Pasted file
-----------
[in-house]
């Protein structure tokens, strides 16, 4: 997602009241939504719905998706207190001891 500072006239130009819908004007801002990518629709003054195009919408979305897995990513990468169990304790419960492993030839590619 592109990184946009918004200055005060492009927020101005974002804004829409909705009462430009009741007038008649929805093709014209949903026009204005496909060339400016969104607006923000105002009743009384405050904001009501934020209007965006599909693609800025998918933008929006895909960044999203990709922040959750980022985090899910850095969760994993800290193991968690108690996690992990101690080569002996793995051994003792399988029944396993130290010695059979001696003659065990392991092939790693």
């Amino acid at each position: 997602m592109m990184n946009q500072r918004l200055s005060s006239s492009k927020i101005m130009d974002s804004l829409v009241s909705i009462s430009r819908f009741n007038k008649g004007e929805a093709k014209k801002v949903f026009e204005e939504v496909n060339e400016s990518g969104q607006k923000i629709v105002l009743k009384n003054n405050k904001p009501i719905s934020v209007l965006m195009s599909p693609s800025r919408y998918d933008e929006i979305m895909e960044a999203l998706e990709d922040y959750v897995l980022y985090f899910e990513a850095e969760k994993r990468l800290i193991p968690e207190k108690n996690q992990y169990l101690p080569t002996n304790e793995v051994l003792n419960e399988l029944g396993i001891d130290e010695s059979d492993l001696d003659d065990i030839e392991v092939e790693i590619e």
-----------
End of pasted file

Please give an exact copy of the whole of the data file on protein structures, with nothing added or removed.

[in-house]
């Protein structure tokens, strides 16, 4: 997602009241939504719905998706207190001891 500072006239130009819908004007801002990518629709003054195009919408979305897995990513990468169990304790419960492993030839590619 592109990184946009918004200055005060492009927020101005974002804004829409909705009462430009009741007038008649929805093709014209949903026009204005496909060339400016969104607006923000105002009743009384405050904001009501934020209007965006599909693609800025998918933008929006895909960044999203990709922040959750980022985090899910850095969760994993800290193991968690108690996690992990101690080569002996793995051994003792399988029944396993130290010695059979001696003659065990392991092939790693």
């Amino acid at each position: 997602m592109m990184n946009q500072r918004l200055s005060s006239s492009k927020i101005m130009d974002s804004l829409v009241s909705i009462s430009r819908f009741n007038k008649g004007e929805a093709k014209k801002v949903f026009e204005e939504v496909n060339e400016s990518g969104q607006k923000i629709v105002l009743k009384n003054n405050k904001p009501i719905s934020v209007l965006m195009s599909p693609s800025r919408y998918d933008e929006i979305m895909e960044a999203l998706e990709d922040y959750v897995l980022y985090f899910e990513a850095e969760k994993r990468l800290i193991p968690e207190k108690n996690q992990y169990l101690p080569t002996n304790e793995v051994l003792n419960e399988l029944g396993i001891d130290e010695s059979d492993l001696d003659d065990i030839e392991v092939e790693i590619e």